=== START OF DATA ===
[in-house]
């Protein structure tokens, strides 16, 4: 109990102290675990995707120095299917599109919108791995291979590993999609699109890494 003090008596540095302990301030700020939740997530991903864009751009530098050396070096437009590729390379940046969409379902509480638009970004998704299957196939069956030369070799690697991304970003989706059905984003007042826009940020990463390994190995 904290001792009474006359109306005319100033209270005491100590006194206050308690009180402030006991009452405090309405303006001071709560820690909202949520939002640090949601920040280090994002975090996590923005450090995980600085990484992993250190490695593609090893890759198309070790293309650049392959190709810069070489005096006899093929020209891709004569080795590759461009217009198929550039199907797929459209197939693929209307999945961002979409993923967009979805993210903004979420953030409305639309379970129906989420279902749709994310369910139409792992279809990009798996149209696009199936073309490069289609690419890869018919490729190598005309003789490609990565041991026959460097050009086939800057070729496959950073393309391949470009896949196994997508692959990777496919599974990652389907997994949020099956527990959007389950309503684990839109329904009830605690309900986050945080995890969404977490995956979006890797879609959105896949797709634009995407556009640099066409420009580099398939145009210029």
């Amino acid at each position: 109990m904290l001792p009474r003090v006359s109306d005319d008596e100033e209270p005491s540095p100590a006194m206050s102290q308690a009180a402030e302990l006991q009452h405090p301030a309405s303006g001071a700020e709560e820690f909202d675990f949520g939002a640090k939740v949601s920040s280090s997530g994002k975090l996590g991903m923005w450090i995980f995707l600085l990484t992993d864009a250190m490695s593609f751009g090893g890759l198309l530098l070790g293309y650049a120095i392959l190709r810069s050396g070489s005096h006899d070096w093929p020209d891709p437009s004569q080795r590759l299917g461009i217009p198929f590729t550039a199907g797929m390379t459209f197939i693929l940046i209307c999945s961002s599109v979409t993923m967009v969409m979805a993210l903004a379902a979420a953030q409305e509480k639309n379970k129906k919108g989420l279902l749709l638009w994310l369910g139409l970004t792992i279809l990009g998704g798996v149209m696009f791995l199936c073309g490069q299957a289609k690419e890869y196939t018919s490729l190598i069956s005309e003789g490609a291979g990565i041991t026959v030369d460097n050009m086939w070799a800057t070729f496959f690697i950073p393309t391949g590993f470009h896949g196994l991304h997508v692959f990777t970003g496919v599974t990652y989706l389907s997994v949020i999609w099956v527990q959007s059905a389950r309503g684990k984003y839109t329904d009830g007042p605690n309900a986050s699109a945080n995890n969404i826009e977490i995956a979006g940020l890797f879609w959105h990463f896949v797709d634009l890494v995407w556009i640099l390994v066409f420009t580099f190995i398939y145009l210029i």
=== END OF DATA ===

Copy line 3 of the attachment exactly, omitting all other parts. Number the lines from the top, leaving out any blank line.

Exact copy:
């Amino acid at each position: 109990m904290l001792p009474r003090v006359s109306d005319d008596e100033e209270p005491s540095p100590a006194m206050s102290q308690a009180a402030e302990l006991q009452h405090p301030a309405s303006g001071a700020e709560e820690f909202d675990f949520g939002a640090k939740v949601s920040s280090s997530g994002k975090l996590g991903m923005w450090i995980f995707l600085l990484t992993d864009a250190m490695s593609f751009g090893g890759l198309l530098l070790g293309y650049a120095i392959l190709r810069s050396g070489s005096h006899d070096w093929p020209d891709p437009s004569q080795r590759l299917g461009i217009p198929f590729t550039a199907g797929m390379t459209f197939i693929l940046i209307c999945s961002s599109v979409t993923m967009v969409m979805a993210l903004a379902a979420a953030q409305e509480k639309n379970k129906k919108g989420l279902l749709l638009w994310l369910g139409l970004t792992i279809l990009g998704g798996v149209m696009f791995l199936c073309g490069q299957a289609k690419e890869y196939t018919s490729l190598i069956s005309e003789g490609a291979g990565i041991t026959v030369d460097n050009m086939w070799a800057t070729f496959f690697i950073p393309t391949g590993f470009h896949g196994l991304h997508v692959f990777t970003g496919v599974t990652y989706l389907s997994v949020i999609w099956v527990q959007s059905a389950r309503g684990k984003y839109t329904d009830g007042p605690n309900a986050s699109a945080n995890n969404i826009e977490i995956a979006g940020l890797f879609w959105h990463f896949v797709d634009l890494v995407w556009i640099l390994v066409f420009t580099f190995i398939y145009l210029i």